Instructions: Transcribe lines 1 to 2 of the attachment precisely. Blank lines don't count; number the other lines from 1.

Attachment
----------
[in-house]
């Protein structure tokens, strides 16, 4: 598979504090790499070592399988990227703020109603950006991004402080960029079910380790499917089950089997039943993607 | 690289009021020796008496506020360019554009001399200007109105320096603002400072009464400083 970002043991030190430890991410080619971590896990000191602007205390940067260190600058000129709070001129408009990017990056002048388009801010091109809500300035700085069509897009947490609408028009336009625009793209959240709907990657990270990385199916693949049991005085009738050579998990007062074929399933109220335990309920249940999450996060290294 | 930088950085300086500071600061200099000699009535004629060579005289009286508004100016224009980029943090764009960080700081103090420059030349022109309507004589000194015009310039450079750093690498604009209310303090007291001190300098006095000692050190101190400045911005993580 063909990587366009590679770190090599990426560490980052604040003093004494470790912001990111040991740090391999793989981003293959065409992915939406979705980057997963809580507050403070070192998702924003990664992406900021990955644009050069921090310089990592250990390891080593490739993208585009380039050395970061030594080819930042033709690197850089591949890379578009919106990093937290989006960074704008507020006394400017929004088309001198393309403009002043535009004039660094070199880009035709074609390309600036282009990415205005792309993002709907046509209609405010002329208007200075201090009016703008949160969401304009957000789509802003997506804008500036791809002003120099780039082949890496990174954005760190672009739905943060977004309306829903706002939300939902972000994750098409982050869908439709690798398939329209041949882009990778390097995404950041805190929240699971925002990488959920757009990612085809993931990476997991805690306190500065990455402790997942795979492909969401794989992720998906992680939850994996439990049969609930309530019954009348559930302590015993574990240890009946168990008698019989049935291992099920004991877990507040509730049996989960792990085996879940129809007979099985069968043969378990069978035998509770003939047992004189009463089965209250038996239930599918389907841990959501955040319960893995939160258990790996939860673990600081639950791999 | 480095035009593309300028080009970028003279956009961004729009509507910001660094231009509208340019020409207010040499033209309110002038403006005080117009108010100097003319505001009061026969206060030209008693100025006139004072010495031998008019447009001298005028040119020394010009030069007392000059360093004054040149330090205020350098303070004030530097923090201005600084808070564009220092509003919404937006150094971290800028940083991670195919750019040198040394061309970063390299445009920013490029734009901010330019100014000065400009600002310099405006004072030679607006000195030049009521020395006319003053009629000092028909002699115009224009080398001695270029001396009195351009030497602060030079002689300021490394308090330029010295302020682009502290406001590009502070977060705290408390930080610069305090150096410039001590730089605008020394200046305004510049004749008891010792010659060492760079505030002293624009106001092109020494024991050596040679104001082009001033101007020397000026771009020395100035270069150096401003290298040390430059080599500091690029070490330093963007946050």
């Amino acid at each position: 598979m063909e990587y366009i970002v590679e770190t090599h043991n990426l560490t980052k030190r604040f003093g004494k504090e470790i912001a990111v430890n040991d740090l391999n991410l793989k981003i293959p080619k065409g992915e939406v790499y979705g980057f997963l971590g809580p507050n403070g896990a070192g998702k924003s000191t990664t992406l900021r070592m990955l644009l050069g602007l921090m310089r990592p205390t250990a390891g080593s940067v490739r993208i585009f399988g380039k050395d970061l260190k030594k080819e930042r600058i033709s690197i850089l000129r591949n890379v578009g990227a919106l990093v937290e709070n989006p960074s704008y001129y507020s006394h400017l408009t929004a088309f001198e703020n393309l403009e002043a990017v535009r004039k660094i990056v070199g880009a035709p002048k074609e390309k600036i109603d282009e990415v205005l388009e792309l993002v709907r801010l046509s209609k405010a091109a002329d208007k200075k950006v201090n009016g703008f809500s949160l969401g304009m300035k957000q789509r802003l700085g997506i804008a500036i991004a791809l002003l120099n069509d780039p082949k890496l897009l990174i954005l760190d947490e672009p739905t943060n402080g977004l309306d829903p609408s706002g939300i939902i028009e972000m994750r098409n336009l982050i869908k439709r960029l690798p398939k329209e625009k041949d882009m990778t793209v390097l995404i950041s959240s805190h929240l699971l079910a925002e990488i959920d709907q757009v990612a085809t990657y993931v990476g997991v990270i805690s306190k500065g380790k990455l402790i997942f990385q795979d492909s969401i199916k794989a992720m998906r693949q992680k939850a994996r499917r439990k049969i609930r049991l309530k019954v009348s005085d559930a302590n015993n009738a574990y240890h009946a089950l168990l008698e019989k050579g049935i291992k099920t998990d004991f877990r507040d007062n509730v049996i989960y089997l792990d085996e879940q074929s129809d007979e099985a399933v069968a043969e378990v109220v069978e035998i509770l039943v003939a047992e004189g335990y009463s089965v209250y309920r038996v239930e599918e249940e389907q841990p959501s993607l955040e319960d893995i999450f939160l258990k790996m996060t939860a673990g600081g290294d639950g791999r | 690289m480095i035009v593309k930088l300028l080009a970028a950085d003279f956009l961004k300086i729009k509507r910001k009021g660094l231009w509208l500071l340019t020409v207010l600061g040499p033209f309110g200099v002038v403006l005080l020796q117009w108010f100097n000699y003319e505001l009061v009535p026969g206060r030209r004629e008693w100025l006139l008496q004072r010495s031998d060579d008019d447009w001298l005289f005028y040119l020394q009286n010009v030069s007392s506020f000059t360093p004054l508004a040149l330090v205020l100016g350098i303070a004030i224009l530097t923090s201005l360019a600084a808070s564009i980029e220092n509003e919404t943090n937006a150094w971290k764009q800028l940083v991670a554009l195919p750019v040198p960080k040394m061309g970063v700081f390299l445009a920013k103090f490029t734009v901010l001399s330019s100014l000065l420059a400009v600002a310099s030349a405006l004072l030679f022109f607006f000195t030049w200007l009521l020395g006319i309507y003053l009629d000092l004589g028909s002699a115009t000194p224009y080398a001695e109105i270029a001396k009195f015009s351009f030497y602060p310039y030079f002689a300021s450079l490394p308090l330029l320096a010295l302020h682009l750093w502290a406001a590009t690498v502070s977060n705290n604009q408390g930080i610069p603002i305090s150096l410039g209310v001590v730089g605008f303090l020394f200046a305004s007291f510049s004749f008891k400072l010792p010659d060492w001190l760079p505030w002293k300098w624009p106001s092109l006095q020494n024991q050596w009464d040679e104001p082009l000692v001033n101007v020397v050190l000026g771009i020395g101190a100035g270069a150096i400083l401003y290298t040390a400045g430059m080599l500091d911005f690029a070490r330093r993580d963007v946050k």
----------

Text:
[in-house]
């Protein structure tokens, strides 16, 4: 598979504090790499070592399988990227703020109603950006991004402080960029079910380790499917089950089997039943993607 | 690289009021020796008496506020360019554009001399200007109105320096603002400072009464400083 970002043991030190430890991410080619971590896990000191602007205390940067260190600058000129709070001129408009990017990056002048388009801010091109809500300035700085069509897009947490609408028009336009625009793209959240709907990657990270990385199916693949049991005085009738050579998990007062074929399933109220335990309920249940999450996060290294 | 930088950085300086500071600061200099000699009535004629060579005289009286508004100016224009980029943090764009960080700081103090420059030349022109309507004589000194015009310039450079750093690498604009209310303090007291001190300098006095000692050190101190400045911005993580 063909990587366009590679770190090599990426560490980052604040003093004494470790912001990111040991740090391999793989981003293959065409992915939406979705980057997963809580507050403070070192998702924003990664992406900021990955644009050069921090310089990592250990390891080593490739993208585009380039050395970061030594080819930042033709690197850089591949890379578009919106990093937290989006960074704008507020006394400017929004088309001198393309403009002043535009004039660094070199880009035709074609390309600036282009990415205005792309993002709907046509209609405010002329208007200075201090009016703008949160969401304009957000789509802003997506804008500036791809002003120099780039082949890496990174954005760190672009739905943060977004309306829903706002939300939902972000994750098409982050869908439709690798398939329209041949882009990778390097995404950041805190929240699971925002990488959920757009990612085809993931990476997991805690306190500065990455402790997942795979492909969401794989992720998906992680939850994996439990049969609930309530019954009348559930302590015993574990240890009946168990008698019989049935291992099920004991877990507040509730049996989960792990085996879940129809007979099985069968043969378990069978035998509770003939047992004189009463089965209250038996239930599918389907841990959501955040319960893995939160258990790996939860673990600081639950791999 | 480095035009593309300028080009970028003279956009961004729009509507910001660094231009509208340019020409207010040499033209309110002038403006005080117009108010100097003319505001009061026969206060030209008693100025006139004072010495031998008019447009001298005028040119020394010009030069007392000059360093004054040149330090205020350098303070004030530097923090201005600084808070564009220092509003919404937006150094971290800028940083991670195919750019040198040394061309970063390299445009920013490029734009901010330019100014000065400009600002310099405006004072030679607006000195030049009521020395006319003053009629000092028909002699115009224009080398001695270029001396009195351009030497602060030079002689300021490394308090330029010295302020682009502290406001590009502070977060705290408390930080610069305090150096410039001590730089605008020394200046305004510049004749008891010792010659060492760079505030002293624009106001092109020494024991050596040679104001082009001033101007020397000026771009020395100035270069150096401003290298040390430059080599500091690029070490330093963007946050």